“Young men, prepare for combat!,” she said. “Women … fight alongside your men in order to defend the lives and freedom of your sons … All workers, all anti-fascists must now look upon each other as brothers in arms.”

It was to be built on the words spoken by that Spanish lady; “La Passionaria” … “No Pasaran!” (They shall not pass!) in the time of the Spanish civil war. But while I had the words almost down pat in my head, the rhythm kinda sorted and the rolling theme just about right … I could not put it down on paper … I started, but I bulked at the actual printing out what I had now questioned in my mind the veracity of the honesty of the poem.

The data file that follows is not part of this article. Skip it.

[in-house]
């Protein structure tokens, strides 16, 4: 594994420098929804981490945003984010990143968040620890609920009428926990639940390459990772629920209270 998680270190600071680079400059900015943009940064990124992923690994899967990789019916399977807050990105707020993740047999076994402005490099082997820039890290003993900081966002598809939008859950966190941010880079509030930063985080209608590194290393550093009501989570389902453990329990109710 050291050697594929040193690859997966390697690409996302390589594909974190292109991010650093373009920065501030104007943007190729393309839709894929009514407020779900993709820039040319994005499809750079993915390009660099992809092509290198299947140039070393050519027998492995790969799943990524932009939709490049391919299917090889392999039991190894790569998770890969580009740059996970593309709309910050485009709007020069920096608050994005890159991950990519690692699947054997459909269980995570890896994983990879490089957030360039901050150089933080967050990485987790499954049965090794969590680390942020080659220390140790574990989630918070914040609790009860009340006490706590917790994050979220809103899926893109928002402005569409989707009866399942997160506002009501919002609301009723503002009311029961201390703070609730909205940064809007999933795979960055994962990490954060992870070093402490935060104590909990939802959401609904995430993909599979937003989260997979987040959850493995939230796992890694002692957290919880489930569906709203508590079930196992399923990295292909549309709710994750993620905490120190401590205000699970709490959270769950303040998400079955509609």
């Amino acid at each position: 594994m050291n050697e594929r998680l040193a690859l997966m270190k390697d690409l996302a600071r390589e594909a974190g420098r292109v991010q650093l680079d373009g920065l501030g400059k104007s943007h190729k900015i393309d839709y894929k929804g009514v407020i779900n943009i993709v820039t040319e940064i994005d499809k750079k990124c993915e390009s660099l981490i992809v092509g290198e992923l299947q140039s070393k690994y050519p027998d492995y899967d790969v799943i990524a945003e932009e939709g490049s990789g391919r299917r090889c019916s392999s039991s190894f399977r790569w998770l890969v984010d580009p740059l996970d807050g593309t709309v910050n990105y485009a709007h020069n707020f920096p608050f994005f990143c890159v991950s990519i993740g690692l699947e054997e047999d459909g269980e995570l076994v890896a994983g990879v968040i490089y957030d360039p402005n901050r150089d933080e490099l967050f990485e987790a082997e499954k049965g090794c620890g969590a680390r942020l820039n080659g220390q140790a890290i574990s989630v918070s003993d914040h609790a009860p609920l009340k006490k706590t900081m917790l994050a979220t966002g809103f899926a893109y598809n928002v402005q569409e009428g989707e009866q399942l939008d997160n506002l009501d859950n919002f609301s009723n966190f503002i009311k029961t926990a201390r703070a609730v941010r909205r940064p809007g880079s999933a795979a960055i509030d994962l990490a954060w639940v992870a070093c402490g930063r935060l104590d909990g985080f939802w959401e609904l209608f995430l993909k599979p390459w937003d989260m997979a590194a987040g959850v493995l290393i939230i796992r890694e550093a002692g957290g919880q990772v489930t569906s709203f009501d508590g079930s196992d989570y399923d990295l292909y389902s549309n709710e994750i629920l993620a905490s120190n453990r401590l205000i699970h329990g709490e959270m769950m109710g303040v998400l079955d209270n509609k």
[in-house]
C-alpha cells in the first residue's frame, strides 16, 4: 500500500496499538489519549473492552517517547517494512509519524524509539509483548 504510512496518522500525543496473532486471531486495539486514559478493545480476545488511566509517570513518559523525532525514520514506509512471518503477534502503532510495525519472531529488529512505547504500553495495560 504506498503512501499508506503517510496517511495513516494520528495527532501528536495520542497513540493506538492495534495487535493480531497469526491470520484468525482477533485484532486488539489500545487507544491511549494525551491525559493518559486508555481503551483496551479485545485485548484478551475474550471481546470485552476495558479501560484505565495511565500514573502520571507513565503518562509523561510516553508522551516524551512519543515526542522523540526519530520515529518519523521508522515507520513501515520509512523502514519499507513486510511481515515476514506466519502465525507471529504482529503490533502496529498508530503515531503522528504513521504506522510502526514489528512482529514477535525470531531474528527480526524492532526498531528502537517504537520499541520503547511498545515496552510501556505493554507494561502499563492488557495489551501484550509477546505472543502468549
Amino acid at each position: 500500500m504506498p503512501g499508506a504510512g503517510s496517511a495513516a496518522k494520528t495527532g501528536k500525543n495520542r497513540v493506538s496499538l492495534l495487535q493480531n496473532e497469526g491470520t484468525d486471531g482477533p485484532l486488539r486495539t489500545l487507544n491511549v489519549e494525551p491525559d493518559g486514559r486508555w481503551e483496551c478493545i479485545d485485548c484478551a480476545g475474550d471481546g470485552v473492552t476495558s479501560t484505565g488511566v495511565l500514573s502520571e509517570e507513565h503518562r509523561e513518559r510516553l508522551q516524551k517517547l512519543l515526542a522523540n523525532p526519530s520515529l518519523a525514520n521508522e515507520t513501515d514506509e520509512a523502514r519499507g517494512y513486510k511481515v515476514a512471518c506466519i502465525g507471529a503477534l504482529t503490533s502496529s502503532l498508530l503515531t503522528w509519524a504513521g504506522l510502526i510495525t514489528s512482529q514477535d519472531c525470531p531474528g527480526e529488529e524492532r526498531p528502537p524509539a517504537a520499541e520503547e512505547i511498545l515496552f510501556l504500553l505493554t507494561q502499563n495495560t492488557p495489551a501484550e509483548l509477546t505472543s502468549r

Because of course, Franco did break through their barricades … he did “pass” their fighters and their walls … with the help of the other fascista in Germany and Italy … Franco’s only hope, the fascist cowards only hope of success is to gang-up on their opposition … they did break through the barricades and take control of the country … and they mocked and sneered at the cry of resistance of “NO PASARAN!” … The right wing still mock and sneer at what they disparagingly call “leftie rantings” … but they do not , cannot know the real meaning behind those words; “No Pasaran” … they do not have the depth of understanding the cultural collective of the working people of not just one country, but the entire world … not one election, but a whole democracy … not just one moment in time, but through all time … the entire span of human recorded history … ”No pasaran” strikes a deeper cord in the worker’s heart than just a cry of resistance with arms … it is a barricade against the attempted conquest of ALL vulnerable peoples, a cry of resistance to reject the tyrannical fascist / corporate mindset from the very heart of a people … it is a rejection of the selfish, oafish, cruel nature of exploitation that would set citizen against citizen, brother against sister, one ethnic group against another and use religion, that over-arching drug-of-least-resistance to enact violence and hatred against all.